How someone can help

The scary and crazy thing about feeling crazy is what you can experience when you try to talk about it.  

You can meet with:

A: disbelief that someone is actually treating you that way (possibly because the person listening has no frame of reference or personal experience, and thinks therefore you must be exaggerating). 


B: disbelief that anyone (you) would tolerate such abusive behavior.  

The first means that you’re perceived as a little crazy because you must be touchy and temperamental and making a mountain out of a molehill.  Your charming and awesome mate couldn’t possibly behave as the person you’re describing, so you must have a skewed interpretation and view of his behavior.

The second means that you’re a little crazy if you’re so unhealthy that you put up with being treated that way.

Either way, you’re screwed.  End result?  You withdraw and isolate.  You hide how you feel, and what life is really like for you.

Rarely, oh so rarely, will anyone listen with understanding, or an attempt to understand without judgment, knowing that they’re hearing something profoundly powerful and disturbing, and that you are really asking for help.  You’re not just complaining, whining, or beeyotching, but asking for help.  You’re asking someone to enter into your corner of crazy, and take a safe, non-judgmental look around the room.  Their view and perspective might in time become trustworthy and believable to help you grow and heal, but first and foremost, it must be safe to let them in.

It’s a formidable battle to fight alone.  A sane perspective, non-judgmental eyes, and loving voice?  Priceless.

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9 Responses to How someone can help

  1. mel220 says:

    I’m just finishing reading a GREAT book for women in our situations. I’m already in the middle of the divorce process from my pah, so I don’t think I can apply the boundaries portion of the book for now, especially since we’re not even on speaking terms right now. But if nothing else, reading it has re-confirmed that I wasn’t crazy or just seeing things. It’s called “The Emotionally Destructive Marriage: How to Find Your Voice and Reclaim Your Hope”.


  2. chosetobehappy says:

    For sure. I’ve been saddled with the “I can’t believe that you of all people would accept this from anyone” because I do appear to have it together but really in my mind I’m really f*^%&d up. Only a very select few actually understand how it has happened over time and these select few cannot believe that I am still there. Anyone else is telling me to just suck it up or leave. Right, super easy to do isn’t.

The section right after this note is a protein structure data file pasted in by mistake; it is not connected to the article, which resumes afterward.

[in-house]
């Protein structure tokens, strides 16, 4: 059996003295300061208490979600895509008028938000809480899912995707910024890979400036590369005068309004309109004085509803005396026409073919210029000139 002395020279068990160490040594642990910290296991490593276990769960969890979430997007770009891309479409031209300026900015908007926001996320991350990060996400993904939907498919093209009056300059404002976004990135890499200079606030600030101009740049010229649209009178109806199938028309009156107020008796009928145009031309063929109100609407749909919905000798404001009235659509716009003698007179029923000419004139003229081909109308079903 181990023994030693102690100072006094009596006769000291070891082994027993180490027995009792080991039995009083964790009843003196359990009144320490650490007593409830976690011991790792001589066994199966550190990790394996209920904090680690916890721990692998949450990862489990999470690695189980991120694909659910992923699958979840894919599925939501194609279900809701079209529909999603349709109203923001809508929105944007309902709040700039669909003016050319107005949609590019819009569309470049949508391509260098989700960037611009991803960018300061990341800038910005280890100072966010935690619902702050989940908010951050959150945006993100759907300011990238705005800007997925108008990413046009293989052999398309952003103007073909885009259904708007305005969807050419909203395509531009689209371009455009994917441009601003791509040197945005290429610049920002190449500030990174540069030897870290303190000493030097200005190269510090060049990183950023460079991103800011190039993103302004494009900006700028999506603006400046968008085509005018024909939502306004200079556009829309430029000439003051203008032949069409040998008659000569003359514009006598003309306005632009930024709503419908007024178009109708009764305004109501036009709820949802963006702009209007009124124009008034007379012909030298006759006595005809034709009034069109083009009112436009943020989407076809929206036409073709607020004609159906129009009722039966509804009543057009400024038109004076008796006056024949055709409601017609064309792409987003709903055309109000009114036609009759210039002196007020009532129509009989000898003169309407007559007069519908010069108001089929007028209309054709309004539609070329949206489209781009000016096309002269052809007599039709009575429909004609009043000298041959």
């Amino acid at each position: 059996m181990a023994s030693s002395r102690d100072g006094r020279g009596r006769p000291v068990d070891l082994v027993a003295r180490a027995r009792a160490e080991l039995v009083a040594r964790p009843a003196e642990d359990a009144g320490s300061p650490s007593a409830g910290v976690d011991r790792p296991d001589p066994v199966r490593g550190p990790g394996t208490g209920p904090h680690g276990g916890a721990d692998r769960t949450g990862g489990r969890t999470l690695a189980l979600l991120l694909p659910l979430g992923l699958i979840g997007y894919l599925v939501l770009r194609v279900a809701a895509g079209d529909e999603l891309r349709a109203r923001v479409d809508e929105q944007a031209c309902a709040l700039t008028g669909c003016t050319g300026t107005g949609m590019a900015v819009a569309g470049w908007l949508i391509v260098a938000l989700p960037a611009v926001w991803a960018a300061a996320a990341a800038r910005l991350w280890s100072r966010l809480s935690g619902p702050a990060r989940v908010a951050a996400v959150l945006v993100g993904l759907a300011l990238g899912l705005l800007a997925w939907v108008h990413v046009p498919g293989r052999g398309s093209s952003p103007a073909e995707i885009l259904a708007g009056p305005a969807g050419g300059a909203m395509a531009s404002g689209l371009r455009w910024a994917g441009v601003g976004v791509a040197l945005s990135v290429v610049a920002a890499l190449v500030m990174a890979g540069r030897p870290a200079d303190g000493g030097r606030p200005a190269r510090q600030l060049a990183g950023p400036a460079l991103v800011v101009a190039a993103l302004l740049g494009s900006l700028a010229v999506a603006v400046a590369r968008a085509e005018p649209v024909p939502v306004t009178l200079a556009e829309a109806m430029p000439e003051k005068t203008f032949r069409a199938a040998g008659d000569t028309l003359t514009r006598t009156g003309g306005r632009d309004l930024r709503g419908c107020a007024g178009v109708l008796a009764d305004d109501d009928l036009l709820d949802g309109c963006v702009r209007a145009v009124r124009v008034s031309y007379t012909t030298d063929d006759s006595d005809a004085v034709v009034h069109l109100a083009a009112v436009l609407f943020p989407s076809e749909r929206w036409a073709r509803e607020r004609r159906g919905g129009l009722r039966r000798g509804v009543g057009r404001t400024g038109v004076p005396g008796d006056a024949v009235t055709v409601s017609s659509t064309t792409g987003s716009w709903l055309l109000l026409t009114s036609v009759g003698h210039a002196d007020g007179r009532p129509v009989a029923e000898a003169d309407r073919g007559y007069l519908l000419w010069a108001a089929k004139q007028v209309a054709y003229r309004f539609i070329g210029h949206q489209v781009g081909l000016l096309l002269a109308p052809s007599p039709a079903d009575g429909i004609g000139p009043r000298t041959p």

3. When I’ve tried to talk about my marriage, I’ve run into A: disbelief. I sound like I am crazy. Especially when I try to explain the non-relationship between him and his daughters. I do have to admit that it does sound insane that a man could live in the house with his children and have NOTHING to do with them. But it is totally true. When I tell people, they look at me like I am making it up. The other stuff that happens, sometimes maybe somebody will understand a little occasionally. But mostly I just keep quiet about it all – except for my blog – because I feel like I end up sounding irrational. My husband comes across as a nice, friendly, helpful guy. I must be insane to complain about him. Yep, that’s me. The crazy, whiny wife.


  4. Jane D. says:

    When I hit my limit, I have discussed my crazy marriage with one of my friends.

    I know that she thinks that I’m just blowing off steam, that my marriage is no different than hers, and that everyone’s marriage has problems. Hah!

    I have been seeing a counselor for the last couple of years and it has helped me tremendously. I’m lucky – this counselor gets it and he and I have been working on coping strategies. He said from the get go that my husband wasn’t going to change and that I was unlikely to ever have a “good” marriage. By the time I started seeing him I had figured that out so the counselor didn’t have to convince me of it.


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